The investigators addressed this issue in the results section. Because the therapeutic interventions were equal, oral dexamethasone was recommended as the preferred therapy because it is less expensive and easier to administer.
Conclusion of Case 2
After a thorough assessment of this article, you conclude it is well designed with valid results. You feel confident that oral dexamethasone should be stocked in your office during croup season and that you will institute this treatment as a standard within your practice. As you apply this therapy, you also make a commitment to monitor its benefits and risks to your patients and to scan the literature for future articles that might offer additional information about croup therapy. Consistency of the results in your practice, as well as across multiple published studies, is one characteristic of the scientific process that leads to acceptance and implementation.
With some practice and the use of the worksheets, one can quickly (within a few minutes) perform a critical assessment of an article. While performing this appraisal, it is important to keep in mind that few articles will be perfect. A critical assessment is rarely black-and-white, but often comes in shades of gray. Only you can answer for yourself the exact shade of gray that you are willing to accept when deciding to apply the results of the study to your practice. By applying the knowledge, principles, and techniques described in this paper, however, you can more confidently recognize the various shades of gray and reject those articles that are seriously flawed.
Address reprint requests to William F. Miser, MD, MA, Department of Family Medicine, The Ohio State University, 456 West 10th Ave, Columbus, OH 43210.
Is this article worth taking the time to review in depth?
A "stop" or "pause" answer to any of the following should prompt you to question seriously whether you should spend the time to review the article critically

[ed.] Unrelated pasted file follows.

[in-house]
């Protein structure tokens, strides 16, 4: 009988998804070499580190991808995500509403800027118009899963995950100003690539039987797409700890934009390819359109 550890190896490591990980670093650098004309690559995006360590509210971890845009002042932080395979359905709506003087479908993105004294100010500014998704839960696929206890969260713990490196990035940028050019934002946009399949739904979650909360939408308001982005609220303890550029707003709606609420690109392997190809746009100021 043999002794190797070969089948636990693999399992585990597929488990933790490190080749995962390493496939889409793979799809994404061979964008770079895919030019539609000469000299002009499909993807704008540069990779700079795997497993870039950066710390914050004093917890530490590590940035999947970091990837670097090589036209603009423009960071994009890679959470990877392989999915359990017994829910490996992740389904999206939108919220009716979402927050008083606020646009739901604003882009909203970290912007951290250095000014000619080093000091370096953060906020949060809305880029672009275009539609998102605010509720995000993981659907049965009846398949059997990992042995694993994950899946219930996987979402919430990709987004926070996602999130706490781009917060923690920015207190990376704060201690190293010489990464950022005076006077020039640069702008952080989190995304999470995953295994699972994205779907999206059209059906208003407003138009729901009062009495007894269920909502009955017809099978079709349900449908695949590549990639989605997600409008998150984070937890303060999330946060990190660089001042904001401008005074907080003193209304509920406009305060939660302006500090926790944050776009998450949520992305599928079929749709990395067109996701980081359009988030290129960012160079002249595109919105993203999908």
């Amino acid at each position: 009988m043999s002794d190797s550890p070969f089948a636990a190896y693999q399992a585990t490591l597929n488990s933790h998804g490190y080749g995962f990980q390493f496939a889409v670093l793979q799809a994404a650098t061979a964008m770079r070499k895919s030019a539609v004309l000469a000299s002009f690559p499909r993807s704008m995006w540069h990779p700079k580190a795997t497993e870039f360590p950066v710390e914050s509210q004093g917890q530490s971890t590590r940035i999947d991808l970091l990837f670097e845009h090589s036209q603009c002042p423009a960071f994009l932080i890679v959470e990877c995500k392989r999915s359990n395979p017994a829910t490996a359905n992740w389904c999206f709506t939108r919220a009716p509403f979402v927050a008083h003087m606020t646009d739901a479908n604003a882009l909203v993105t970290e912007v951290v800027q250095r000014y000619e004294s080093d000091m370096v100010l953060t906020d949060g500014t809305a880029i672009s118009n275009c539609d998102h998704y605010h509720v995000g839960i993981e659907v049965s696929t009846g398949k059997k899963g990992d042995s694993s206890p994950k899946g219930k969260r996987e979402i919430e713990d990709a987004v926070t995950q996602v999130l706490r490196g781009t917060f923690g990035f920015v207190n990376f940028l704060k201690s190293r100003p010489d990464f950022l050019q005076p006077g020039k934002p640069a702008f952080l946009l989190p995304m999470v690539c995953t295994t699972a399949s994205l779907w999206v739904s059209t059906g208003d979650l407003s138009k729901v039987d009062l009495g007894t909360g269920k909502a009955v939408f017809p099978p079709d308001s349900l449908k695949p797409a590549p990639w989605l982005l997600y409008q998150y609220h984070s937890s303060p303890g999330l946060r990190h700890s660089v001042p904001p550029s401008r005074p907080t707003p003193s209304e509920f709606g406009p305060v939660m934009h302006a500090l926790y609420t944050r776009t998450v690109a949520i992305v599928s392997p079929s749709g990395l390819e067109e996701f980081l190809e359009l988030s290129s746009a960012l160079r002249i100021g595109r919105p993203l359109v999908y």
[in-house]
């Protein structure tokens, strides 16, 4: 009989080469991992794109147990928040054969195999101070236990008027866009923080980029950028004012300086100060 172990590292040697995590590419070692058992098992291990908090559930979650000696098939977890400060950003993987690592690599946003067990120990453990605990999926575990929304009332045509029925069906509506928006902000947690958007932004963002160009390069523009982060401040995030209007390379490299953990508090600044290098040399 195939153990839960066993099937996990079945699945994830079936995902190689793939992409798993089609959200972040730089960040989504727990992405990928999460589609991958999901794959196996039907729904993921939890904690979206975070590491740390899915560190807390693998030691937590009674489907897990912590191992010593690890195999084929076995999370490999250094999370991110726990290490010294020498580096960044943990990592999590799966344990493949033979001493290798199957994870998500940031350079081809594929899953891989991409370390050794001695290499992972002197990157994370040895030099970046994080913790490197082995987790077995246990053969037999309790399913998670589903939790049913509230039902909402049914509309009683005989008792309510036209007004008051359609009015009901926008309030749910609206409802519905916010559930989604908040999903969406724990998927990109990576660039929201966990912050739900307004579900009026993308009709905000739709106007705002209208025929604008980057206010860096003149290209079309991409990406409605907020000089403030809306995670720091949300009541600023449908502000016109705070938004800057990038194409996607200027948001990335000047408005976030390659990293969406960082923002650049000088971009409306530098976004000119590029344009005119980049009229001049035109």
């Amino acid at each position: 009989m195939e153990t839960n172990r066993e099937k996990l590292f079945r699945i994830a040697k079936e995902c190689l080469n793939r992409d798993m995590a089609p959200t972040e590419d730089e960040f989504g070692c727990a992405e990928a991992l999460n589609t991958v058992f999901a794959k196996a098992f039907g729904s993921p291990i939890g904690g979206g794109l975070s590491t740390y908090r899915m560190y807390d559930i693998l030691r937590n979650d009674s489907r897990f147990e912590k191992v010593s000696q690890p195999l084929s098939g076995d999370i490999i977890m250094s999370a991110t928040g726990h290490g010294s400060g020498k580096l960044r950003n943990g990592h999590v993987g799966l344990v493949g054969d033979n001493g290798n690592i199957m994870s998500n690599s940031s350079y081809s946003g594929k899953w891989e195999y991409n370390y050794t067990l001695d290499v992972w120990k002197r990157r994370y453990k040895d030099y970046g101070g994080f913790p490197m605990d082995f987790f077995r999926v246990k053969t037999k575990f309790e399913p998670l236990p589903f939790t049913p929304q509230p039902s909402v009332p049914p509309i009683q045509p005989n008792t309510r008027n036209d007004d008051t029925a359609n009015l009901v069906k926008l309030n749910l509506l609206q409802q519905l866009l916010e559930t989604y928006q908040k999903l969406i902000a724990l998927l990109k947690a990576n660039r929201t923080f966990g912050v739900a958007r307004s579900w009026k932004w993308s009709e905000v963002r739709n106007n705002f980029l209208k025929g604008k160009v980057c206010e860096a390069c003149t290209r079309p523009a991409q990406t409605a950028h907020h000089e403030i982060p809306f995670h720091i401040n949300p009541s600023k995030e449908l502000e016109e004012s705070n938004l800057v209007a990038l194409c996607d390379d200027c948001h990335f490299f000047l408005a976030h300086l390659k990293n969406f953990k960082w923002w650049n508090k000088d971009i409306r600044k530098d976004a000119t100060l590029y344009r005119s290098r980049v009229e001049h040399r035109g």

1. Is the article from a peer-reviewed journal? Articles published in a peer-reviewed journal have already gone through an extensive review and editing process. Yes
2. Is the location of the study similar to mine so the results, if valid, would apply to my practice? Yes
3. Is the study sponsored by an organization that might influence the study design or results? Read the conclusion of the abstract to determine relevance. Yes
4. Will this information, if true, have a direct impact on the health of my patients, and is it something they will care about? Yes
5. Is the problem addressed one that is common to my practice, and is the intervention or test feasible and available to me? Yes
6. Will this information, if true, require me to change my current practice? Yes
Note: Questions 4 through 6 were adapted from Slawson and his Information Mastery Working Group.
Clinical Category Description Preferred Study Design Therapy Tests the effectiveness of a treatment, such as a drug, surgical procedure, or other intervention Randomized, double-blinded, placebo- controlled trial (Figure 2) Diagnosis and screening Measures the validity (is it dependable?) and reliability (will the same results be obtained every time?) of a diagnostic test, or evaluates the effectiveness of a test in detecting disease at a presymptomatic stage when applied to a large population Cross-sectional survey (comparing the new test with a reference standard) (Figure 3) Causation Assesses whether a substance is related to the development of an illness or condition Cohort or case-control (Figures 4 and 5) Prognosis Determines the outcome of a disease Longitudinal cohort study (Figure 4)